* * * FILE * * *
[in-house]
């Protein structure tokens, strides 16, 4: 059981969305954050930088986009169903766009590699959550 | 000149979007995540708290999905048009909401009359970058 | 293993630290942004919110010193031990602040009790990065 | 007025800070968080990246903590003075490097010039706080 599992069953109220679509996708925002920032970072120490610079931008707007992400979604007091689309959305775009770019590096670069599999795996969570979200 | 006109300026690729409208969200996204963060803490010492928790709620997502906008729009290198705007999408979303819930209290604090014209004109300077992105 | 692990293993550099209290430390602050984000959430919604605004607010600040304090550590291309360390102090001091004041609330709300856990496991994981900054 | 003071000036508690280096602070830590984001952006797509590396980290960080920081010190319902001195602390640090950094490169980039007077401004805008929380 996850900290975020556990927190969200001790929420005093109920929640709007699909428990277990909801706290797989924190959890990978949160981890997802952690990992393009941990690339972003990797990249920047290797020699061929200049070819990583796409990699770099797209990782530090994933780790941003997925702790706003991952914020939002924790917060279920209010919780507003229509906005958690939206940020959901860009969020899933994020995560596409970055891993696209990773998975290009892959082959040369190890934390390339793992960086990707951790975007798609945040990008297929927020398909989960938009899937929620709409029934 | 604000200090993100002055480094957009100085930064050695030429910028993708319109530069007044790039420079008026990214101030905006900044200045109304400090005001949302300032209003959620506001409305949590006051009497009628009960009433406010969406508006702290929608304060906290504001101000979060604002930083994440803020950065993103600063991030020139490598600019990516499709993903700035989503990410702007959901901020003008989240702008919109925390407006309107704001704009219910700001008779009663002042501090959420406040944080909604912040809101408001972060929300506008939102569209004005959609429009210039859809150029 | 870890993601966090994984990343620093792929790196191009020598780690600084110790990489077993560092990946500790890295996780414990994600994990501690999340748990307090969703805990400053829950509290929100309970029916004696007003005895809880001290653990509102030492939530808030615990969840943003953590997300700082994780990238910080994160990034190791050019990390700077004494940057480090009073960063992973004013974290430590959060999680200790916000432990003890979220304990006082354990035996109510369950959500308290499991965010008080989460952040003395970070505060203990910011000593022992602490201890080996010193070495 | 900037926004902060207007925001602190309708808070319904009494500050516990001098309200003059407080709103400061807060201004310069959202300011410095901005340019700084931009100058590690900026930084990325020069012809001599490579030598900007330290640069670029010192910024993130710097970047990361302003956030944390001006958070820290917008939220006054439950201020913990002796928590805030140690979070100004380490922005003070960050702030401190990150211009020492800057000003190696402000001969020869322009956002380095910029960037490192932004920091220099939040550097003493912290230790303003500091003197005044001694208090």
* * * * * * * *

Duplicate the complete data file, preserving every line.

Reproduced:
[in-house]
């Protein structure tokens, strides 16, 4: 059981969305954050930088986009169903766009590699959550 | 000149979007995540708290999905048009909401009359970058 | 293993630290942004919110010193031990602040009790990065 | 007025800070968080990246903590003075490097010039706080 599992069953109220679509996708925002920032970072120490610079931008707007992400979604007091689309959305775009770019590096670069599999795996969570979200 | 006109300026690729409208969200996204963060803490010492928790709620997502906008729009290198705007999408979303819930209290604090014209004109300077992105 | 692990293993550099209290430390602050984000959430919604605004607010600040304090550590291309360390102090001091004041609330709300856990496991994981900054 | 003071000036508690280096602070830590984001952006797509590396980290960080920081010190319902001195602390640090950094490169980039007077401004805008929380 996850900290975020556990927190969200001790929420005093109920929640709007699909428990277990909801706290797989924190959890990978949160981890997802952690990992393009941990690339972003990797990249920047290797020699061929200049070819990583796409990699770099797209990782530090994933780790941003997925702790706003991952914020939002924790917060279920209010919780507003229509906005958690939206940020959901860009969020899933994020995560596409970055891993696209990773998975290009892959082959040369190890934390390339793992960086990707951790975007798609945040990008297929927020398909989960938009899937929620709409029934 | 604000200090993100002055480094957009100085930064050695030429910028993708319109530069007044790039420079008026990214101030905006900044200045109304400090005001949302300032209003959620506001409305949590006051009497009628009960009433406010969406508006702290929608304060906290504001101000979060604002930083994440803020950065993103600063991030020139490598600019990516499709993903700035989503990410702007959901901020003008989240702008919109925390407006309107704001704009219910700001008779009663002042501090959420406040944080909604912040809101408001972060929300506008939102569209004005959609429009210039859809150029 | 870890993601966090994984990343620093792929790196191009020598780690600084110790990489077993560092990946500790890295996780414990994600994990501690999340748990307090969703805990400053829950509290929100309970029916004696007003005895809880001290653990509102030492939530808030615990969840943003953590997300700082994780990238910080994160990034190791050019990390700077004494940057480090009073960063992973004013974290430590959060999680200790916000432990003890979220304990006082354990035996109510369950959500308290499991965010008080989460952040003395970070505060203990910011000593022992602490201890080996010193070495 | 900037926004902060207007925001602190309708808070319904009494500050516990001098309200003059407080709103400061807060201004310069959202300011410095901005340019700084931009100058590690900026930084990325020069012809001599490579030598900007330290640069670029010192910024993130710097970047990361302003956030944390001006958070820290917008939220006054439950201020913990002796928590805030140690979070100004380490922005003070960050702030401190990150211009020492800057000003190696402000001969020869322009956002380095910029960037490192932004920091220099939040550097003493912290230790303003500091003197005044001694208090």